Friday, September 25, 2015

Separated at Birth?

cover to A Friend Came to Lunch"On Friday, June 24, Mr. Dickey started his fishing trip. Others, not part of the fishing party, were on hand with missions to accomplish prior to the 'informal lunch.' And then the guest arrived..."

This is the folksy start to a photo album titled "A Friend Came to Lunch." Assembled by Edward C. Lathem and the Stinehour Press, it commemorates Dwight D. Eisenhower's visit to John Sloan Dickey's annual fishing party at the Second College Grant in 1954.

Dartmouth administrators dressed for fishingIke putting on his Dartmouth Outing Club jacket
The pictures are priceless. Ike donned a DOC jacket, while various Dartmouth administrators decked themselves out for a weekend of fishing. In some pictures it is hard to distinguish Dickey from Eisenhower. After all the hoopla--understated as it was--"Quiet returns to the Dartmouth College Grant."

Lonely security guard at Second College Grant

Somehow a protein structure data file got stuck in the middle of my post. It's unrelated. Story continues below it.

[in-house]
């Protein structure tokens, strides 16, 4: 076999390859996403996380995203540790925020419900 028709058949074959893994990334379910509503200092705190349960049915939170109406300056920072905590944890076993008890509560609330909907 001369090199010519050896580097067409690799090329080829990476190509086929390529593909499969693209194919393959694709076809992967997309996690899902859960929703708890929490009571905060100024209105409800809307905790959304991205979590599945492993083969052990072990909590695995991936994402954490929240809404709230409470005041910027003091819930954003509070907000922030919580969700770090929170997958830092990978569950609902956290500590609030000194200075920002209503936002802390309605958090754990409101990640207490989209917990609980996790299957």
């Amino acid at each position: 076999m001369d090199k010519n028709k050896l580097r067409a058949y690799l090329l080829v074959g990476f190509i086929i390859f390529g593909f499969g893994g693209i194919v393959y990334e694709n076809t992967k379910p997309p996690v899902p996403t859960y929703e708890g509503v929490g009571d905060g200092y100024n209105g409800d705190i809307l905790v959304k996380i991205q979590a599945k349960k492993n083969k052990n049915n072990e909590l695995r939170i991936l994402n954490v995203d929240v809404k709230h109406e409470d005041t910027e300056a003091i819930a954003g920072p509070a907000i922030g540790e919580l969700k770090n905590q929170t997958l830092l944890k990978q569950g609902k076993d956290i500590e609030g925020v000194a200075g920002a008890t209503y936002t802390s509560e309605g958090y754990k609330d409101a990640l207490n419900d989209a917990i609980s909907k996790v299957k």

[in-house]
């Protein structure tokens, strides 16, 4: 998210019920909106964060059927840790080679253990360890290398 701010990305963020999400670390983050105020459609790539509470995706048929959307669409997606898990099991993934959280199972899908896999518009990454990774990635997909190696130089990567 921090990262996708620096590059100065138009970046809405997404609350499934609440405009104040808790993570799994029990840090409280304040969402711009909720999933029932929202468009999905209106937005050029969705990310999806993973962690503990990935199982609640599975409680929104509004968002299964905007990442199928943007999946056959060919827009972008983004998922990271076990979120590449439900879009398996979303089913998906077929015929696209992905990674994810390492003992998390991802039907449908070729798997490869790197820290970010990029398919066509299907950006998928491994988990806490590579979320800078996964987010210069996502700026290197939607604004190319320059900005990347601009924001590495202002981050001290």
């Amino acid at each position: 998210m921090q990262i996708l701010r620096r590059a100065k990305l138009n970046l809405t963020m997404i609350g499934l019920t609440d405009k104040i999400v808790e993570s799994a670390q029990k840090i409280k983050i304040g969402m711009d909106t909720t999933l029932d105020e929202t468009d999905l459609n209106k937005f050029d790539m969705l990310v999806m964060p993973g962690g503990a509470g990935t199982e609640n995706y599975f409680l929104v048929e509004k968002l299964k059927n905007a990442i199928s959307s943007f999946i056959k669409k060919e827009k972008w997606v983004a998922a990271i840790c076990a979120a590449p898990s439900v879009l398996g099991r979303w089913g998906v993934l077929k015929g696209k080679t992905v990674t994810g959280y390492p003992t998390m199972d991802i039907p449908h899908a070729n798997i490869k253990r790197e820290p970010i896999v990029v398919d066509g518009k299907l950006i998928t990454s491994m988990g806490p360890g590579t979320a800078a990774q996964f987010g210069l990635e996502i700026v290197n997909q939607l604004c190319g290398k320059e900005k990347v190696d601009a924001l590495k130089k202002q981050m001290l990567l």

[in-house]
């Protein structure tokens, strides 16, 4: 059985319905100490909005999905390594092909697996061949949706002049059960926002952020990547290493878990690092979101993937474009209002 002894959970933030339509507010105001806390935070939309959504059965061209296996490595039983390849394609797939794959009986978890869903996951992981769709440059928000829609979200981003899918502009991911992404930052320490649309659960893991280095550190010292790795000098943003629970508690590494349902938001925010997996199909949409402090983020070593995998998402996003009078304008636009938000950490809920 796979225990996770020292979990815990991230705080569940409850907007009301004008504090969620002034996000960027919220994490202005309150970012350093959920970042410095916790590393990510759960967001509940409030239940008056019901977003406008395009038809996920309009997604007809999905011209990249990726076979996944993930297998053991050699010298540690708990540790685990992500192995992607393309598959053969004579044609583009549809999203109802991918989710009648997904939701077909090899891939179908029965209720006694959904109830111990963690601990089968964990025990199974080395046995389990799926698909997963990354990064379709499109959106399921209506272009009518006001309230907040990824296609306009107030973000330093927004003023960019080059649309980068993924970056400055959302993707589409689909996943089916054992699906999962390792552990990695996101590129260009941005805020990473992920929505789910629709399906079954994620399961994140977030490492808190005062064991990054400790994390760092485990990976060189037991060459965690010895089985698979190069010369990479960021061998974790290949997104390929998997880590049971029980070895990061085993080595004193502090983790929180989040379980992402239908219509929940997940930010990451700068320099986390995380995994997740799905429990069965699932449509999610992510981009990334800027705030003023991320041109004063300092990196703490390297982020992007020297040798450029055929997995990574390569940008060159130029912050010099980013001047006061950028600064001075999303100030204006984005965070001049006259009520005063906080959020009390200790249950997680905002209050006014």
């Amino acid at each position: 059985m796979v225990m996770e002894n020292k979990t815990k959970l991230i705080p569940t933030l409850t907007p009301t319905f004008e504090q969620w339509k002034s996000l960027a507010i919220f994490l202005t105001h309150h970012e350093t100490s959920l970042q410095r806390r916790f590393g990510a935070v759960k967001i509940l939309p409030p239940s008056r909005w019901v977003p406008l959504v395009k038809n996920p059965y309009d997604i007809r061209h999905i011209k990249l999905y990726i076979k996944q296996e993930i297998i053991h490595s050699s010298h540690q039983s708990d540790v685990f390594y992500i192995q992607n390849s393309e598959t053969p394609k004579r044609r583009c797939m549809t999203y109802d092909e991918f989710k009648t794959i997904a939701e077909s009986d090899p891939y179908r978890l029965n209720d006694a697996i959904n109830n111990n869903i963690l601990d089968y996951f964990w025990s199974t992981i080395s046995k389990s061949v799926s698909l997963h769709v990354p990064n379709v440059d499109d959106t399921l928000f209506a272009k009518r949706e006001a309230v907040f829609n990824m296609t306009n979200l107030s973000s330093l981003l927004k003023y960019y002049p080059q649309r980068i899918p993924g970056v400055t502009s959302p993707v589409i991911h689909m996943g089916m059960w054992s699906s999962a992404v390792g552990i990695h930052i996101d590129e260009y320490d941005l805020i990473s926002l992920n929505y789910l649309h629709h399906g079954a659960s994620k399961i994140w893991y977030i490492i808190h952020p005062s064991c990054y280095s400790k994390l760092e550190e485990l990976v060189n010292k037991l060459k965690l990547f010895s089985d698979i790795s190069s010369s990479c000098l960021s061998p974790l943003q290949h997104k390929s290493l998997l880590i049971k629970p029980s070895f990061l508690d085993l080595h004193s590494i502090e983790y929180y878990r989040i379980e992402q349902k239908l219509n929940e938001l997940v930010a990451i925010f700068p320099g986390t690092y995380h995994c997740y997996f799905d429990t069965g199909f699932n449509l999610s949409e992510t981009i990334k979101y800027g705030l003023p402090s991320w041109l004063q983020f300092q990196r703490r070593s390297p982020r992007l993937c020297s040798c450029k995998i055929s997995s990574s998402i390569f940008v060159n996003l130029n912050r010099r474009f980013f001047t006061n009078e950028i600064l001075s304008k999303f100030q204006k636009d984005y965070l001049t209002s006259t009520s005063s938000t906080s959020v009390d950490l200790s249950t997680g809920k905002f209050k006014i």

To see it ask for D.C. History LD1446 1955 .D378.

Wednesday, September 23, 2015

A Woman's Voyage Round the World

Title page to Voyage Round the World, 1795In 1766, Jeanne Bare disguised herself as a man and joined the the crew of Louis Antoine de Bougainville. Two years later she became the first woman to circumnavigate the globe. She left no published account of her voyage, but in 1791, another woman, Mary Ann Parker, joined her husband John Parker, Captain of the Gorgon Man of War, and sailed around the world. After her return, she wrote and published her experiences in A Voyage Round the World (London: John Nichols, 1795) written "for the advantage of a numerous family."

Someday we need to do an exhibit of 18th and 19th century women's travel narratives. They are often so different from their male counterparts. Parker's narrative is full of local color and commentary on the peoples she met with detailed accounts of homes and meals. She gives special attention to the slaves of Cape Town, commenting on their beauty and habits of dress.

Pages 128-129 of Voyage Round the World, 1795
Interestingly, this is the only published account of the voyage, and it adds a small fragment to the history of famed mutiny on the Bounty.  The Gorgon carried eleven of the Bounty mutineers from Cape Town back to Portsmouth where they faced trial.

To see it, ask for Rare G440.P12 1795.